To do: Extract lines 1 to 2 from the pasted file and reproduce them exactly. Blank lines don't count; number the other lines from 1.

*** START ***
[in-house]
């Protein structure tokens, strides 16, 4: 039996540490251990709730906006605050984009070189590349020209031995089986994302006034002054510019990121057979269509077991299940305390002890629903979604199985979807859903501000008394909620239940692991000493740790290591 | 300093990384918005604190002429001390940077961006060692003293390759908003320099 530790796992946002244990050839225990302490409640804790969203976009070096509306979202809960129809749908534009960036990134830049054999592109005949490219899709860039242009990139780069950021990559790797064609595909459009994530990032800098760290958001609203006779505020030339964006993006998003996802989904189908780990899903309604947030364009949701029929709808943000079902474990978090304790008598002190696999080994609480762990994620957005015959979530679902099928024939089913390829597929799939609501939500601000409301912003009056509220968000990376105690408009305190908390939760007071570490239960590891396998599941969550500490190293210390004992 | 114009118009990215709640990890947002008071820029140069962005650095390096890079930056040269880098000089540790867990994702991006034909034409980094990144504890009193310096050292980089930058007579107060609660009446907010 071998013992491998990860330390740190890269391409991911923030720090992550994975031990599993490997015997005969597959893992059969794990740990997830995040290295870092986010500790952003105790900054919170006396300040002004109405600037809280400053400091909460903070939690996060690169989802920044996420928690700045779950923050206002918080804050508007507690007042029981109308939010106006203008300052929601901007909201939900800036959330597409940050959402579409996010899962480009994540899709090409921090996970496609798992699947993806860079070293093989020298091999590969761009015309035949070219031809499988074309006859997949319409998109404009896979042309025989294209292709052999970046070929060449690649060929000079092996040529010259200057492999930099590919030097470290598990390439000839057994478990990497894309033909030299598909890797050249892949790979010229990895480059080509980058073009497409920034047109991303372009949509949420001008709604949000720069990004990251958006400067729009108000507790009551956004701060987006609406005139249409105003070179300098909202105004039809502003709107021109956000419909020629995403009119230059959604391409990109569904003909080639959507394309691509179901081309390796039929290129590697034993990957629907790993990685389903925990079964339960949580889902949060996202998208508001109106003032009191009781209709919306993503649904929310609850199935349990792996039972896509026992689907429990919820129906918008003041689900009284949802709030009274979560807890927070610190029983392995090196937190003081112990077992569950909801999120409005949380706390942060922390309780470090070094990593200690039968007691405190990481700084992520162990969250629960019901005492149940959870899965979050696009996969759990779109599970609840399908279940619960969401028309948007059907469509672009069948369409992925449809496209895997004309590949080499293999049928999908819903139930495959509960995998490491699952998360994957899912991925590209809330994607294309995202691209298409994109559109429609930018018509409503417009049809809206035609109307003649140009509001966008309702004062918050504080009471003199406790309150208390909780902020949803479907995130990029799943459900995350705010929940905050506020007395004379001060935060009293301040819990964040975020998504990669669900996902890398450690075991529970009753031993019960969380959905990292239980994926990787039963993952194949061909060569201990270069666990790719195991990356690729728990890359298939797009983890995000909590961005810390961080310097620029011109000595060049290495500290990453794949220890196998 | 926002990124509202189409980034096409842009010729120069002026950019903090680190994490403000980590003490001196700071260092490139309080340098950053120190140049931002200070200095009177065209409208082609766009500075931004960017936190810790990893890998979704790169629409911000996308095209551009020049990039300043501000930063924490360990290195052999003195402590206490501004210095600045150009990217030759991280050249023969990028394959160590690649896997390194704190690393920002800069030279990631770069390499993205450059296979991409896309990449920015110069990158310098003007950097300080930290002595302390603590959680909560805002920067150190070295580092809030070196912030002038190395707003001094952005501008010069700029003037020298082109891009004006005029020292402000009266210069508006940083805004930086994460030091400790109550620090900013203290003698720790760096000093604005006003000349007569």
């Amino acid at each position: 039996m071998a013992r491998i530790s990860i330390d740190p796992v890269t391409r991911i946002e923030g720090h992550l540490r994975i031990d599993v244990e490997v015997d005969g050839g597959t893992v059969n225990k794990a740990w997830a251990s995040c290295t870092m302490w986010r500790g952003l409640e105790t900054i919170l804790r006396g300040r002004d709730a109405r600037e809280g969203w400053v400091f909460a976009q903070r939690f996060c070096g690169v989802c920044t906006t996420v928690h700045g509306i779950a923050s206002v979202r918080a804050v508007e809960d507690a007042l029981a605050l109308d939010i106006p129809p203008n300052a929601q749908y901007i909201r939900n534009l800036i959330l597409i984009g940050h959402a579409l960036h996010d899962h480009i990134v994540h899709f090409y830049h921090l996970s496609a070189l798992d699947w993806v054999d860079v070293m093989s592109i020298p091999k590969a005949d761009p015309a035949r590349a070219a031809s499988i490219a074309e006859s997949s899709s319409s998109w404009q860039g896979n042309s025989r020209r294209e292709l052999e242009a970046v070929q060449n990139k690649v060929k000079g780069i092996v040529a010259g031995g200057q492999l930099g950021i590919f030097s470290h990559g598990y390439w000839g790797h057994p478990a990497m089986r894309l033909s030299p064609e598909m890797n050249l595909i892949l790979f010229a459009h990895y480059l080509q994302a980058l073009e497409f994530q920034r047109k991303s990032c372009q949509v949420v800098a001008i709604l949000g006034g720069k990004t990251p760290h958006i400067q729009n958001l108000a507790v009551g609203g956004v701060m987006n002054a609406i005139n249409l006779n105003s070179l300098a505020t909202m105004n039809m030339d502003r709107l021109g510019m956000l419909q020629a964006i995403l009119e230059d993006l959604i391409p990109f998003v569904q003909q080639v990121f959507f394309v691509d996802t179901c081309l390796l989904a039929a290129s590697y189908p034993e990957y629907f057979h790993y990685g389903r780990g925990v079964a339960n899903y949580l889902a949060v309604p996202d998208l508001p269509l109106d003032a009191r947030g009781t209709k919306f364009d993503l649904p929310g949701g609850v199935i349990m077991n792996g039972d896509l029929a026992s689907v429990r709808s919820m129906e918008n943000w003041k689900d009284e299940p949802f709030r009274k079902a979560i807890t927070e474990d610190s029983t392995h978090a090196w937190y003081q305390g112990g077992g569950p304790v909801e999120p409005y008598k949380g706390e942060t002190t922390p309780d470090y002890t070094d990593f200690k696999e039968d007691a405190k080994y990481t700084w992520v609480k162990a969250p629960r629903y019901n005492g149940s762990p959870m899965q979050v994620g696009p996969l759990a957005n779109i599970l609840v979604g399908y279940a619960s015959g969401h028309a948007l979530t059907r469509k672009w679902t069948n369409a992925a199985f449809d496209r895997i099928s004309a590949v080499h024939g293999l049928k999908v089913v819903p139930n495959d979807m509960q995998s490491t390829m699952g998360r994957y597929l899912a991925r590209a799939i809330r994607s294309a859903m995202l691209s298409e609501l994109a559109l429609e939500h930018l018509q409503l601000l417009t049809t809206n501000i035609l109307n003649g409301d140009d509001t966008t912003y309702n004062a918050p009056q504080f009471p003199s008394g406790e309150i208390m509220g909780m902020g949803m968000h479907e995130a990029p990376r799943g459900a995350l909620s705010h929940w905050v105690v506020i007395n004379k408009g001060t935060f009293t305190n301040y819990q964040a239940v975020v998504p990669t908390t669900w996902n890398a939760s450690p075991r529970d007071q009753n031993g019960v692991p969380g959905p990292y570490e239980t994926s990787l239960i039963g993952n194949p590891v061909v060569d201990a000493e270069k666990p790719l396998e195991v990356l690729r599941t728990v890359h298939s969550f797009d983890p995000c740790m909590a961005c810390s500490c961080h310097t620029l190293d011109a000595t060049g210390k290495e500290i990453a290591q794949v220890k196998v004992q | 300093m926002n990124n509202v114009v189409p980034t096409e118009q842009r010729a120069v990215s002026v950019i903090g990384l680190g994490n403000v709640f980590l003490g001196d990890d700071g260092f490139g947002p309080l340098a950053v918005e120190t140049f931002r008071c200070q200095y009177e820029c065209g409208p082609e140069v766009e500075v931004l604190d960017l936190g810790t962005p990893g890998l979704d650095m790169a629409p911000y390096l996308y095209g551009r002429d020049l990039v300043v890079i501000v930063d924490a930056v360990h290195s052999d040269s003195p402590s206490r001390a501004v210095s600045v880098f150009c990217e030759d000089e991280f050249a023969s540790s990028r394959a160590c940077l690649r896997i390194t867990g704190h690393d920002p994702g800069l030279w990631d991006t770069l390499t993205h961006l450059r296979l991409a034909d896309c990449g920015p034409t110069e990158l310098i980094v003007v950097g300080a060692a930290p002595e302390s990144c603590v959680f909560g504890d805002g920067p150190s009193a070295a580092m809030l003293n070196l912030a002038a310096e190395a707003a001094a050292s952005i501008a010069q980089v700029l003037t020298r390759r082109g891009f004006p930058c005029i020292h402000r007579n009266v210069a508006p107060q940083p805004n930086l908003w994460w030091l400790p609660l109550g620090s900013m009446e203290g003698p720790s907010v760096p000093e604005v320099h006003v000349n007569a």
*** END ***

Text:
[in-house]
């Protein structure tokens, strides 16, 4: 039996540490251990709730906006605050984009070189590349020209031995089986994302006034002054510019990121057979269509077991299940305390002890629903979604199985979807859903501000008394909620239940692991000493740790290591 | 300093990384918005604190002429001390940077961006060692003293390759908003320099 530790796992946002244990050839225990302490409640804790969203976009070096509306979202809960129809749908534009960036990134830049054999592109005949490219899709860039242009990139780069950021990559790797064609595909459009994530990032800098760290958001609203006779505020030339964006993006998003996802989904189908780990899903309604947030364009949701029929709808943000079902474990978090304790008598002190696999080994609480762990994620957005015959979530679902099928024939089913390829597929799939609501939500601000409301912003009056509220968000990376105690408009305190908390939760007071570490239960590891396998599941969550500490190293210390004992 | 114009118009990215709640990890947002008071820029140069962005650095390096890079930056040269880098000089540790867990994702991006034909034409980094990144504890009193310096050292980089930058007579107060609660009446907010 071998013992491998990860330390740190890269391409991911923030720090992550994975031990599993490997015997005969597959893992059969794990740990997830995040290295870092986010500790952003105790900054919170006396300040002004109405600037809280400053400091909460903070939690996060690169989802920044996420928690700045779950923050206002918080804050508007507690007042029981109308939010106006203008300052929601901007909201939900800036959330597409940050959402579409996010899962480009994540899709090409921090996970496609798992699947993806860079070293093989020298091999590969761009015309035949070219031809499988074309006859997949319409998109404009896979042309025989294209292709052999970046070929060449690649060929000079092996040529010259200057492999930099590919030097470290598990390439000839057994478990990497894309033909030299598909890797050249892949790979010229990895480059080509980058073009497409920034047109991303372009949509949420001008709604949000720069990004990251958006400067729009108000507790009551956004701060987006609406005139249409105003070179300098909202105004039809502003709107021109956000419909020629995403009119230059959604391409990109569904003909080639959507394309691509179901081309390796039929290129590697034993990957629907790993990685389903925990079964339960949580889902949060996202998208508001109106003032009191009781209709919306993503649904929310609850199935349990792996039972896509026992689907429990919820129906918008003041689900009284949802709030009274979560807890927070610190029983392995090196937190003081112990077992569950909801999120409005949380706390942060922390309780470090070094990593200690039968007691405190990481700084992520162990969250629960019901005492149940959870899965979050696009996969759990779109599970609840399908279940619960969401028309948007059907469509672009069948369409992925449809496209895997004309590949080499293999049928999908819903139930495959509960995998490491699952998360994957899912991925590209809330994607294309995202691209298409994109559109429609930018018509409503417009049809809206035609109307003649140009509001966008309702004062918050504080009471003199406790309150208390909780902020949803479907995130990029799943459900995350705010929940905050506020007395004379001060935060009293301040819990964040975020998504990669669900996902890398450690075991529970009753031993019960969380959905990292239980994926990787039963993952194949061909060569201990270069666990790719195991990356690729728990890359298939797009983890995000909590961005810390961080310097620029011109000595060049290495500290990453794949220890196998 | 926002990124509202189409980034096409842009010729120069002026950019903090680190994490403000980590003490001196700071260092490139309080340098950053120190140049931002200070200095009177065209409208082609766009500075931004960017936190810790990893890998979704790169629409911000996308095209551009020049990039300043501000930063924490360990290195052999003195402590206490501004210095600045150009990217030759991280050249023969990028394959160590690649896997390194704190690393920002800069030279990631770069390499993205450059296979991409896309990449920015110069990158310098003007950097300080930290002595302390603590959680909560805002920067150190070295580092809030070196912030002038190395707003001094952005501008010069700029003037020298082109891009004006005029020292402000009266210069508006940083805004930086994460030091400790109550620090900013203290003698720790760096000093604005006003000349007569």